Can free burritos save Chipotle Mexican Grill? After a rash of food-borne illnesses, associated specifically with E. coli and norovirus, scared customers away and tanked its sales, the fast food chain appears to believe free food may be the solution to its problem, but others aren’t so sure.

Chipotle (NYSE:CMG) announced Wednesday its second attempt at rewarding customers with free food upon their return to its beleaguered outlets. It will send out 21 million direct-mail vouchers for free food during the next few weeks, executives said. Those coupons will expire May 15.

The company’s first try at such a promotion, in February, resulted in about 5.3 million people downloading coupons and around 2.5 million redeeming them. The idea behind the free burritos is not to generate revenue per se but to encourage people to return to Chipotle, especially the loyal customers who eat its burritos, salads and tacos at least 25 times a year and account for as much as 20 percent of the chain’s sales.

Chipotle has forecast a quarterly net loss — its first since going public in 2006 — after sales plummeted 26.1 percent in February. That decline was better than the one in January, when sales plunged 36.4 percent.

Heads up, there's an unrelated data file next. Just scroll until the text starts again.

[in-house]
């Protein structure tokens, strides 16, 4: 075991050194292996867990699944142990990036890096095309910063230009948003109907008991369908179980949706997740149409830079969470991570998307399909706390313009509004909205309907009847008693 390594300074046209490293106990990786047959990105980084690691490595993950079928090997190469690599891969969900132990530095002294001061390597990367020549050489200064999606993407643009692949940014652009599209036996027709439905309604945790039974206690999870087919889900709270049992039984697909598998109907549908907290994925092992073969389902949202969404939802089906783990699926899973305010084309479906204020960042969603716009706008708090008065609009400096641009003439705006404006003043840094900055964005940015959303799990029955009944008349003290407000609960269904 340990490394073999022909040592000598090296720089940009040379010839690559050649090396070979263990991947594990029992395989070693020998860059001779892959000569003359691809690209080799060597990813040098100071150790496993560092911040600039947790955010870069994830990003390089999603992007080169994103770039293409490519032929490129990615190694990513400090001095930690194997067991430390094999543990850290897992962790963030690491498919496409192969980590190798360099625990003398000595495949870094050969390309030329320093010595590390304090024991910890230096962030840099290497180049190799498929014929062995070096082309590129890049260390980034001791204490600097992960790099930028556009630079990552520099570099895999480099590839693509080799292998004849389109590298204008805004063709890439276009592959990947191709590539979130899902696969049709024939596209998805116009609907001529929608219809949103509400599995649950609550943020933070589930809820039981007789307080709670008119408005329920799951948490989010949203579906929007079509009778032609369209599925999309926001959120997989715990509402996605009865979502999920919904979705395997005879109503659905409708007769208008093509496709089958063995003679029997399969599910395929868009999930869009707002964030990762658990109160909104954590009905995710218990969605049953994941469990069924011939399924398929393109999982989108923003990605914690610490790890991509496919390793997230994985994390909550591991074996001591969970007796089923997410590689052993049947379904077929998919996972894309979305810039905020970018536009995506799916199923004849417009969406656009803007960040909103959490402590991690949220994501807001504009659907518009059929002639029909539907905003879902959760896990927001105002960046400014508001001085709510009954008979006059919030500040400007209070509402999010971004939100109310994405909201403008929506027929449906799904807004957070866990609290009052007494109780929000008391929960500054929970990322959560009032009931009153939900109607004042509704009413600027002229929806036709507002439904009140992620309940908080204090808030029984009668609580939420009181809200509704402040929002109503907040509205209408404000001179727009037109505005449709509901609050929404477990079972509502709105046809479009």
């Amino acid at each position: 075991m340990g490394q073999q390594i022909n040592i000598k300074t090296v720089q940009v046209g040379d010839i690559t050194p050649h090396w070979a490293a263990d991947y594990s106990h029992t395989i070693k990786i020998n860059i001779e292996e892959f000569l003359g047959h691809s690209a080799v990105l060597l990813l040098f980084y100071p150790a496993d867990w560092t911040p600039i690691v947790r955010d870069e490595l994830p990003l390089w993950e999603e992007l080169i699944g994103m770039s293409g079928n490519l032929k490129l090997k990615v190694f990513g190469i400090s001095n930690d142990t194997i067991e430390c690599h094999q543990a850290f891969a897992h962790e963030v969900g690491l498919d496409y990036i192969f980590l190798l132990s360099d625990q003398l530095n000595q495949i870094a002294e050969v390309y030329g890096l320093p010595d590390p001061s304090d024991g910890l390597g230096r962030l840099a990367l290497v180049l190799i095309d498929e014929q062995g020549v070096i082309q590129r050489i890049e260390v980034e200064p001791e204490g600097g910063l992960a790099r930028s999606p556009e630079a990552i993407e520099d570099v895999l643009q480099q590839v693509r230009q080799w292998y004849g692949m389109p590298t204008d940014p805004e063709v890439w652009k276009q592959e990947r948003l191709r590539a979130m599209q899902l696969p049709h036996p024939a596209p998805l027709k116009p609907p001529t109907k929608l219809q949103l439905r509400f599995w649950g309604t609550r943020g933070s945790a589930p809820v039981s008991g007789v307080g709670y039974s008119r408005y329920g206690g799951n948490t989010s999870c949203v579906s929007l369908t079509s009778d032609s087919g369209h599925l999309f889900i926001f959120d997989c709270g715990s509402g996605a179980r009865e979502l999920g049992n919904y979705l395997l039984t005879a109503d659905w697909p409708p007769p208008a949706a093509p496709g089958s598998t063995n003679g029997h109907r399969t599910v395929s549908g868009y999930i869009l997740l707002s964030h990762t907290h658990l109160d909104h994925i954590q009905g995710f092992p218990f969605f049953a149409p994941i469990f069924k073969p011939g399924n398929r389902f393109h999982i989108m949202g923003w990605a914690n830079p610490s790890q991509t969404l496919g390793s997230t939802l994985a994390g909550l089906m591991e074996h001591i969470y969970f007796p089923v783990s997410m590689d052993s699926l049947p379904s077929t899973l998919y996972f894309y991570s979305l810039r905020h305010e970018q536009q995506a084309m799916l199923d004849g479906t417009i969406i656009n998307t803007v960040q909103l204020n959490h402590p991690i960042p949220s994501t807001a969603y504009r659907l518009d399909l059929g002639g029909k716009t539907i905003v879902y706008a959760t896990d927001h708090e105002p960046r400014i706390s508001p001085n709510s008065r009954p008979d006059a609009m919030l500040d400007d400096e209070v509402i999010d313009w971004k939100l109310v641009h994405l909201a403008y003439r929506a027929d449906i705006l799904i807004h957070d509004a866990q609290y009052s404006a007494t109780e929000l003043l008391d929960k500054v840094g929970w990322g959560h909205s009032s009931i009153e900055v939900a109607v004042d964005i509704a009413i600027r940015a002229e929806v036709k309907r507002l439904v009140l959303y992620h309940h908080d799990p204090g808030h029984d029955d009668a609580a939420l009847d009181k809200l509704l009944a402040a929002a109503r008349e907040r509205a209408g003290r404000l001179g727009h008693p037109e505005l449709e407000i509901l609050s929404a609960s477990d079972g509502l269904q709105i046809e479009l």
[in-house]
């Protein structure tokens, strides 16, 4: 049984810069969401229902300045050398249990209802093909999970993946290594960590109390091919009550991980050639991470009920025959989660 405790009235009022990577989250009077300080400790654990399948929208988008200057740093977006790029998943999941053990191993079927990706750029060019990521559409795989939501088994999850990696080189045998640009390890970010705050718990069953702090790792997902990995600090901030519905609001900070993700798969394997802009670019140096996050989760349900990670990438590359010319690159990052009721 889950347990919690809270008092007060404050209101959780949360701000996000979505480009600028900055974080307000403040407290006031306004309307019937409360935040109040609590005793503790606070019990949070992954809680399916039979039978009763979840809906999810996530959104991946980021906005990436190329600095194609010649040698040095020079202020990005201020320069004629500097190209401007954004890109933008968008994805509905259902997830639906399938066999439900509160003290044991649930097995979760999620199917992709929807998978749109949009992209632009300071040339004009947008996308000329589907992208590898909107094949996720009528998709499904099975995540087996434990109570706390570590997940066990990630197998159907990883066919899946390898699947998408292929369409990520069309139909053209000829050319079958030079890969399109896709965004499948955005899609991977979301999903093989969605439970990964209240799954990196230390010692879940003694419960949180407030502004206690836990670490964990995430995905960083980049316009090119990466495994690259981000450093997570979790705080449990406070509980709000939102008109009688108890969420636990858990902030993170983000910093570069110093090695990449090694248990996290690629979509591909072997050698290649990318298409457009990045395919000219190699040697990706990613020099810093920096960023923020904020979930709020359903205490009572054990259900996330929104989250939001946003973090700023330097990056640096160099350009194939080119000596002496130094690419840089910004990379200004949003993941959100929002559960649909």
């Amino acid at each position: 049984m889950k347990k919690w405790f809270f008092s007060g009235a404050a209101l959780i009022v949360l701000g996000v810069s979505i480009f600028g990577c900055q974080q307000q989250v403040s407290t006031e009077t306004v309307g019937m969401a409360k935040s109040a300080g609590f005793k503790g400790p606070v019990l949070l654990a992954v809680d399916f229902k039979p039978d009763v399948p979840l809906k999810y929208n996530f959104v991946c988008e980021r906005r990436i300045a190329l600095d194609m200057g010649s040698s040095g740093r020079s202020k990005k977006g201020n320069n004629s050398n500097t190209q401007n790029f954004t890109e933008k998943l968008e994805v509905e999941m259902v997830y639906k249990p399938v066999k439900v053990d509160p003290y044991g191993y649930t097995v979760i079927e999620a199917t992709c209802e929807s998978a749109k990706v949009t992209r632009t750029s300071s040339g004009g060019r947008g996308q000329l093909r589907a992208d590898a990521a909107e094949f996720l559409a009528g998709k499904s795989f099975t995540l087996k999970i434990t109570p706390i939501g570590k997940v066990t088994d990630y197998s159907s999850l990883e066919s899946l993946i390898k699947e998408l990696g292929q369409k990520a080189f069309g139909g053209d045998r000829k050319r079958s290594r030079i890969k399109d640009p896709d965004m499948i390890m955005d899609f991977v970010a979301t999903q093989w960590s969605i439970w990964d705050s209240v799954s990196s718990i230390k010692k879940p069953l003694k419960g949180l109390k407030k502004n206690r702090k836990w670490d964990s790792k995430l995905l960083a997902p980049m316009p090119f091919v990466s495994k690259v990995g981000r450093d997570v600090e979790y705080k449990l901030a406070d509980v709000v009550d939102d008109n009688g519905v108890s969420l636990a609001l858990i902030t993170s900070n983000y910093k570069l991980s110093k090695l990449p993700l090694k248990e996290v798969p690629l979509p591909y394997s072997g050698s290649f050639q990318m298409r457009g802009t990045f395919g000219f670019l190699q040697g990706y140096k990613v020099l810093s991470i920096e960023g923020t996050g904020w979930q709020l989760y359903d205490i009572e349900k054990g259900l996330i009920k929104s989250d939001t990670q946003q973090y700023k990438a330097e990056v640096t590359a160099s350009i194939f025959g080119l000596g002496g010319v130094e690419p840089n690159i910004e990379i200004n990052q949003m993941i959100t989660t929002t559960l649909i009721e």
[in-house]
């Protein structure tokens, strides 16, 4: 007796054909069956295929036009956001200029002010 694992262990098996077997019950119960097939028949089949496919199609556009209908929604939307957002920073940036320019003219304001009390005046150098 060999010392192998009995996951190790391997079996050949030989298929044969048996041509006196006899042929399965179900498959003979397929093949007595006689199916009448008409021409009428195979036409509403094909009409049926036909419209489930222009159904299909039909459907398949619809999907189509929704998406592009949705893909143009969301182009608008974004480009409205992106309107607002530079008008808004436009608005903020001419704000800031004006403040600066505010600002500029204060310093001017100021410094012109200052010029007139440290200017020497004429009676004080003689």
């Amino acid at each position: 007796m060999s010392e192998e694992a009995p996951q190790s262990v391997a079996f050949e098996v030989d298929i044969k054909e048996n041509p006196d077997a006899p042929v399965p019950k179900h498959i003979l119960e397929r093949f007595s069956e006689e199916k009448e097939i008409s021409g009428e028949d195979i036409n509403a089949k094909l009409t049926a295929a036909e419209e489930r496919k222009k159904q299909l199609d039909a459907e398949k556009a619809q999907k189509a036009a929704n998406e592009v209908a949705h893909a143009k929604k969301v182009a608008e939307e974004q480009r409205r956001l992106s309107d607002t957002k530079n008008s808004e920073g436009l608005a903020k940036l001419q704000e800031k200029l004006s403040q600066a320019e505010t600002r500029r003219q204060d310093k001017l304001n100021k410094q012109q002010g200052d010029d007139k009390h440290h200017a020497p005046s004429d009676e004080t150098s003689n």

“Free burritos — turns out it works. It brings people into the restaurants,” Chipotle Chief Financial Officer Jack Hartung said at an industry conference Wednesday, Fortune reported. Comparing February’s 26.1 percent decline in sales with the month’s 9 percent fall in transactions indicates people were indeed taking the company up on its free food offer.

But not everybody is convinced free burritos constitute the solution to the problem at Chipotle, suggesting there is no such thing as a quick fix for the company.

“Chipotle needs months and months of clean bills of health before they put this in their rearview mirror,” Ashley McCown, a crisis communications expert and the president of Solomon McCown & Co., told NBC News.

The multistate outbreaks of infections associated with Chipotle began in Seattle last July. Ultimately, more than 50 people became ill in two separate E. coli events across 10 states, while hundreds of others were sickened by norovirus, a stomach bug, that was linked to employees at locations in California and Massachusetts.

The company appeared to have conquered the problem, until last week, when a worker at an outlet in a Boston suburb was confirmed to have norovirus. The restaurant was briefly closed, and no customers were sickened in the event, which happened just one month after Chipotle held a companywide meeting on food safety to prevent future outbreaks of disease.

“We have to wait to see if management turns on the ‘promotion spigot’ again,” after the Massachusetts incident, ITG Investment Research analyst Joe Fersedi told NBC News.

If the first two attempts at offering free food to draw in customers don’t work as well as planned, Chipotle is likely to press forward with that strategy anyway, executives indicated. “If we don’t see the number of customers that we would like to see returning to restaurants, we may do more” free offers, said Mark Crumpacker, the company’s chief creative and development officer.